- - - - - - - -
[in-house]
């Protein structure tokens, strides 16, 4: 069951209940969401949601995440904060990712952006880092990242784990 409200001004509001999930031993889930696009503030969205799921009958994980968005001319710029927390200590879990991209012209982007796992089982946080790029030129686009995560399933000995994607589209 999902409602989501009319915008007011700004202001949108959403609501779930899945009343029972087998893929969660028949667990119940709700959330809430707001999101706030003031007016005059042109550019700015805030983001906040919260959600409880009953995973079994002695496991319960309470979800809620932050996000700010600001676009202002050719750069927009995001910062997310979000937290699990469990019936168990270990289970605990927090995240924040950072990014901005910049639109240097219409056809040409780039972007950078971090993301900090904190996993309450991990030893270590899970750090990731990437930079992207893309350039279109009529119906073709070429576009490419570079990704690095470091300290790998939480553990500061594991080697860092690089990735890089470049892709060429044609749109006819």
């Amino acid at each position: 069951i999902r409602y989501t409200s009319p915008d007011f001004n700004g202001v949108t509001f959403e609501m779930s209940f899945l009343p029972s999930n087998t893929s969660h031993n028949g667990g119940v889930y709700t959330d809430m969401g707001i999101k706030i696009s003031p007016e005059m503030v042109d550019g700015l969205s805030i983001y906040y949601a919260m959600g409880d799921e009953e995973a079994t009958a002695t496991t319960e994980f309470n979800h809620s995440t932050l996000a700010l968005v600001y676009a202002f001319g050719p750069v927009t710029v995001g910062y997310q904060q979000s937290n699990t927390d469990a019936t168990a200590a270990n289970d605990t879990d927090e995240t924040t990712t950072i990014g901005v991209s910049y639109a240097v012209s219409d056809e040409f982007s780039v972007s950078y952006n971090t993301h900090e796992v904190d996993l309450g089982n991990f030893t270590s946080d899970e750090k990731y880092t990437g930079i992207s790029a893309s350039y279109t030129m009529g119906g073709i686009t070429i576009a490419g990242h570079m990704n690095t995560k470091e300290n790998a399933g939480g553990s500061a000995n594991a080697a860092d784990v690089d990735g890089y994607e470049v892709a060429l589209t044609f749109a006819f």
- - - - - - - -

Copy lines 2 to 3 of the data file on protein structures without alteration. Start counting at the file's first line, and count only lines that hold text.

């Protein structure tokens, strides 16, 4: 069951209940969401949601995440904060990712952006880092990242784990 409200001004509001999930031993889930696009503030969205799921009958994980968005001319710029927390200590879990991209012209982007796992089982946080790029030129686009995560399933000995994607589209 999902409602989501009319915008007011700004202001949108959403609501779930899945009343029972087998893929969660028949667990119940709700959330809430707001999101706030003031007016005059042109550019700015805030983001906040919260959600409880009953995973079994002695496991319960309470979800809620932050996000700010600001676009202002050719750069927009995001910062997310979000937290699990469990019936168990270990289970605990927090995240924040950072990014901005910049639109240097219409056809040409780039972007950078971090993301900090904190996993309450991990030893270590899970750090990731990437930079992207893309350039279109009529119906073709070429576009490419570079990704690095470091300290790998939480553990500061594991080697860092690089990735890089470049892709060429044609749109006819």
């Amino acid at each position: 069951i999902r409602y989501t409200s009319p915008d007011f001004n700004g202001v949108t509001f959403e609501m779930s209940f899945l009343p029972s999930n087998t893929s969660h031993n028949g667990g119940v889930y709700t959330d809430m969401g707001i999101k706030i696009s003031p007016e005059m503030v042109d550019g700015l969205s805030i983001y906040y949601a919260m959600g409880d799921e009953e995973a079994t009958a002695t496991t319960e994980f309470n979800h809620s995440t932050l996000a700010l968005v600001y676009a202002f001319g050719p750069v927009t710029v995001g910062y997310q904060q979000s937290n699990t927390d469990a019936t168990a200590a270990n289970d605990t879990d927090e995240t924040t990712t950072i990014g901005v991209s910049y639109a240097v012209s219409d056809e040409f982007s780039v972007s950078y952006n971090t993301h900090e796992v904190d996993l309450g089982n991990f030893t270590s946080d899970e750090k990731y880092t990437g930079i992207s790029a893309s350039y279109t030129m009529g119906g073709i686009t070429i576009a490419g990242h570079m990704n690095t995560k470091e300290n790998a399933g939480g553990s500061a000995n594991a080697a860092d784990v690089d990735g890089y994607e470049v892709a060429l589209t044609f749109a006819f």